State policy makers and proponents of the new law have strongly criticized District Attorney Southworth’s letter in response to the passage of the Healthy Youth Act. In an article published by the Milwaukee Journal Sentinel, Wisconsin State Representative Kelda Helen Roys (D-Madison), who contributed to writing the legislation, commented that Southworth’s threats of criminal charges for following the law were laughable. “This guy is not a credible legal source on this matter, I’m sorry to say,” Roys stated. “His purpose is to intimidate and create enough panic in the minds of school administrators that they’ll turn their backs on young people and their families.”[ix]
The executive director of the ACLU of Wisconsin, Christopher Ahmuty, also critiqued Southworth’s antics: “He apparently believes that good teaching will contribute to the delinquency of a minor. The Healthy Youth Act on the other hand recognizes that, despite the best advice of teachers and parents, some teenagers will still have sex and it is best that they have accurate information, rather than unreliable information from peers or the internet.”[x]
Governor Jim Doyle, who signed the Healthy Youth Act into law, also remarked on Southworth’s letter. “It’s really an unusual argument to make. ‘Follow the law and I’ll prosecute you,’” Doyle commented to reporters.[xi]
On the local level, individual teachers and school administrators have commented that they are undeterred by Southworth’s fear mongering. Oshkosh West High School’s principal Pete Cernohous stated that he just laughed at the news of Southworth’s letter. “I just don’t see the merit of it at this point,” he explained.[xii] Others at the local level also commented that the issue wasn’t one to be addressed within the schools and that the district attorney’s warning unfairly victimized schools and teachers. “The reality is it’s a state law now,” said Shelly Muza, director of curriculum and instruction for Oshkosh schools. “We could also be held [liable] if we don’t follow state law.” Winnebago County District Attorney Christian Gossett stated that he would not press criminal charges against any teacher who teaches about contraceptives and commented that issues with the state law should be brought to the state legislature.[xiii]
Advocates are advising school administrators to rely on the Wisconsin State Department of Public Education for assistance with implementing the new standards. The department has recently developed an implementation tool kit for schools. “School districts in Juneau County will be wiser if they listen to the guidance coming from the Department of Public Instruction on the new law and to their own teachers, principals, advisory councils and school attorneys,” Ahmuty stated.[xiv]
“SIECUS strongly believes that Mr. Southworth is guilty of putting the best interests of young people and his state at risk for his own political grandstanding, while putting Wisconsin’s hard working teachers at fear for their jobs,” said Sexuality Information and Education Council of the United States (SIECUS) President and CEO Joe DiNorcia in a statement released on April 8, 2010. “We call on all Wisconsin policy makers, as well as the state’s district attorney’s office, to make it clear that attempts like Mr. Southworth’s to derail the laws of Wisconsin will not be tolerated. Sex education and the future of Wisconsin’s young people are serious issues that deserve serious discussion, not threats and fear mongering from a county DA with delusions of grandeur.”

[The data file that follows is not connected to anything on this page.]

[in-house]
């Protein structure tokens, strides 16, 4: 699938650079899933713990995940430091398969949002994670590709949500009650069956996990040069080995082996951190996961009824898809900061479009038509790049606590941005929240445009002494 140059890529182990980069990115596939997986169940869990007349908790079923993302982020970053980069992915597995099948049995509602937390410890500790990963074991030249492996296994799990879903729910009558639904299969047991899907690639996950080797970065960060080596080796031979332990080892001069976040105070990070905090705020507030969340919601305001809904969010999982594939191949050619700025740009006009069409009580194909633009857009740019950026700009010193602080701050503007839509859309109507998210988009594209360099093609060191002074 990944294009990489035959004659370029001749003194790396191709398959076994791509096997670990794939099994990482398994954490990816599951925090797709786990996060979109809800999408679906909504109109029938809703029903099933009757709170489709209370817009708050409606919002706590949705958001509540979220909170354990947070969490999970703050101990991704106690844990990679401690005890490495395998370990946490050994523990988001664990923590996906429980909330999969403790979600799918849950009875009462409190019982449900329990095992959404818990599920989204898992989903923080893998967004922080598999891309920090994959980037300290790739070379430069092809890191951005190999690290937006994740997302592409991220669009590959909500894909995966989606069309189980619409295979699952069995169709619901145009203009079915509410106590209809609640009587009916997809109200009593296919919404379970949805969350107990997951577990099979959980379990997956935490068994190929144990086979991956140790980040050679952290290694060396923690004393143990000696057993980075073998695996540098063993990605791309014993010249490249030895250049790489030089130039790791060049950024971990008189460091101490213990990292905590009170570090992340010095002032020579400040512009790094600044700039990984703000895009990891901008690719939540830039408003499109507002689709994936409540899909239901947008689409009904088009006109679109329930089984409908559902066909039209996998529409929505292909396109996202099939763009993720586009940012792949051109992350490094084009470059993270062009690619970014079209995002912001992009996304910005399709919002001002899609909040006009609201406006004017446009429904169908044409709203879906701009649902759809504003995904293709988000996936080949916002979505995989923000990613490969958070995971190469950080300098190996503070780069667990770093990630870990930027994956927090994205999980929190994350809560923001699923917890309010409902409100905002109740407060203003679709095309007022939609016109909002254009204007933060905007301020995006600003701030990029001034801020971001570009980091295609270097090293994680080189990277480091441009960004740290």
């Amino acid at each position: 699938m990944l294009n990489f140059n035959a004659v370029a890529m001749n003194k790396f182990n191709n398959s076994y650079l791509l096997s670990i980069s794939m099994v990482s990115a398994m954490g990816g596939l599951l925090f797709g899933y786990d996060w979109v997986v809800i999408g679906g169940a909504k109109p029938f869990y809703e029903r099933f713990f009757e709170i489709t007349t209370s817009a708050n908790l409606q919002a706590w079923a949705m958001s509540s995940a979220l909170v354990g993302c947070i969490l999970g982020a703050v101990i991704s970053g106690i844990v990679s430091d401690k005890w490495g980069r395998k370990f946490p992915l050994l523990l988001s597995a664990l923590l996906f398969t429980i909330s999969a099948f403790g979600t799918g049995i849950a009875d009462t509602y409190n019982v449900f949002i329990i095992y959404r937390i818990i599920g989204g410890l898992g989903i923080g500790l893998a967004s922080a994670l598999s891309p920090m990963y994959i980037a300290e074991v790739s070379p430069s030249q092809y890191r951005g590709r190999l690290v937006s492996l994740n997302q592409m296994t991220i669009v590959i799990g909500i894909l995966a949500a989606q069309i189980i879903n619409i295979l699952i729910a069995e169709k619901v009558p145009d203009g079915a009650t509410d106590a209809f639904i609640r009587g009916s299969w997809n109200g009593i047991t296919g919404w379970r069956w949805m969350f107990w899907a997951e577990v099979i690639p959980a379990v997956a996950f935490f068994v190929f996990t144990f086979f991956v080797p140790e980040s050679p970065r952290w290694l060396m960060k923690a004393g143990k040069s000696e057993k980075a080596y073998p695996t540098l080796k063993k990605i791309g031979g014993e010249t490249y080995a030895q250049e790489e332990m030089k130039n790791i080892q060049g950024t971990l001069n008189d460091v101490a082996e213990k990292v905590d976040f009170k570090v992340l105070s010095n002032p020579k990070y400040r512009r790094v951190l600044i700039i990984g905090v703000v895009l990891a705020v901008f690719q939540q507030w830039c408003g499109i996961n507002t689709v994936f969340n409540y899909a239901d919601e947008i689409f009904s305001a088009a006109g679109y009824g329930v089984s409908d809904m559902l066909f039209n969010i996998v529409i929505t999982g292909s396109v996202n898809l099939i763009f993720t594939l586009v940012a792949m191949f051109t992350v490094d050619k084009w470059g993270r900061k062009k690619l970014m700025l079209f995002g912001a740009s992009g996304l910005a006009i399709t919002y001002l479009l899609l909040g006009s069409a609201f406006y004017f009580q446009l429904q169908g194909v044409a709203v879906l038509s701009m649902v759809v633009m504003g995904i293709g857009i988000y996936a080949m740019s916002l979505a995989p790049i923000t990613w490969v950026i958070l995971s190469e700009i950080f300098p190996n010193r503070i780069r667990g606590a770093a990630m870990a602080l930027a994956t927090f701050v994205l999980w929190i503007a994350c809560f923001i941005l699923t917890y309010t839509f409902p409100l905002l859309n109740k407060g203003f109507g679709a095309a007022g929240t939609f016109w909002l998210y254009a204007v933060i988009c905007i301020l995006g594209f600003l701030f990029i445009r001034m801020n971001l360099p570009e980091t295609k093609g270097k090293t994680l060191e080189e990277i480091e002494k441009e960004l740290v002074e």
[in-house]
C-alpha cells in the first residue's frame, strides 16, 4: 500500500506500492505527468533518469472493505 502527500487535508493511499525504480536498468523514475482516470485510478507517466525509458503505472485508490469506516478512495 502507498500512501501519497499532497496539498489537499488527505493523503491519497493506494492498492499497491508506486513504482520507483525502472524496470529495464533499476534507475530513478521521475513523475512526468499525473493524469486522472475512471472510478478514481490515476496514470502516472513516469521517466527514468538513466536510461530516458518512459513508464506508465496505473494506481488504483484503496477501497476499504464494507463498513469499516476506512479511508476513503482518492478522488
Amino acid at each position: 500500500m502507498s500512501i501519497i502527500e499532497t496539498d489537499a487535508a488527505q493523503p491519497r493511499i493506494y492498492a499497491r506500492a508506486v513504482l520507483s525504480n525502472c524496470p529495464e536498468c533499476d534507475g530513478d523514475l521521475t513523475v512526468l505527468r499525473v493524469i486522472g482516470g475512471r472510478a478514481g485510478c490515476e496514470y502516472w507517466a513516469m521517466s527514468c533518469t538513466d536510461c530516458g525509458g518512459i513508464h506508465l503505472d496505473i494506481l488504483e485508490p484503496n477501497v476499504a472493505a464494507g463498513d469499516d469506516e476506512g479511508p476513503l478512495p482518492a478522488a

[i] 2009 Wisconsin Act 134, § 118.019(2)(a)6, accessed 19 April 2010, <http://www.legis.state.wi.us/2009/data/acts/09Act134.pdf>.
[ii] Letter from District Attorney Scott Harold Southworth to Juneau County School Board Members and District Administrators, 24 March 2010, accessed 19 April 2010, <http://bloximages.chicago2.vip.townnews.com/host.madison.com/content/tncms/assets/editorial/f/22/48a/f2248a6e-41e1-11df-b6bb-001cc4c03286.pdf.pdf?_dc=1270602454>.
[iii] 2009 Wisconsin Act 134, § 118.019(2)(a)(4).
[iv] 2009 Wisconsin Act 134, § 118.019(2)(b).
[v] Letter from District Attorney Scott Harold Southworth.
[viii] 2009 Wisconsin Act 134, § 118.019(2)(a)(4).
[ix] Patrick Marley, “Juneau County DA Warns Districts on Sex Ed Law,” Journal Sentinel, 6 April 2010, accessed 19 April 2010, <http://www.jsonline.com/news/statepolitics/90020507.html>.
[x] “Schools Should Get Better Advice in Juneau County and Statewide, Says ACLU of WI,” ACLU of Wisconsin, 7 April 2010, accessed 19 April 2010, <http://capcityliberty.blogspot.com/2010/04/schools-should-get-better-advice-in.html>.
[xi] Mary Spicuzza, “Politics Blog: Gov. Doyle: Teachers Won’t Face Prosecution over Sex Ed Classes,” Wisconsin State Journal, 8 April 2010, accessed 19 April 2010,
[xii] Adam Rodewald, “District Not Worried about Sex Ed Warning,” Oshkosh Northwestern, 19 April 2010, accessed 19 April 2010, <http://www.thenorthwestern.com/article/20100419/OSH0101/4190372/1987/OSHbusiness/District-not-worried-about-sex-ed-warning>.
[xiv] “Schools Should Get Better Advice in Juneau County and Statewide, Says ACLU of WI.”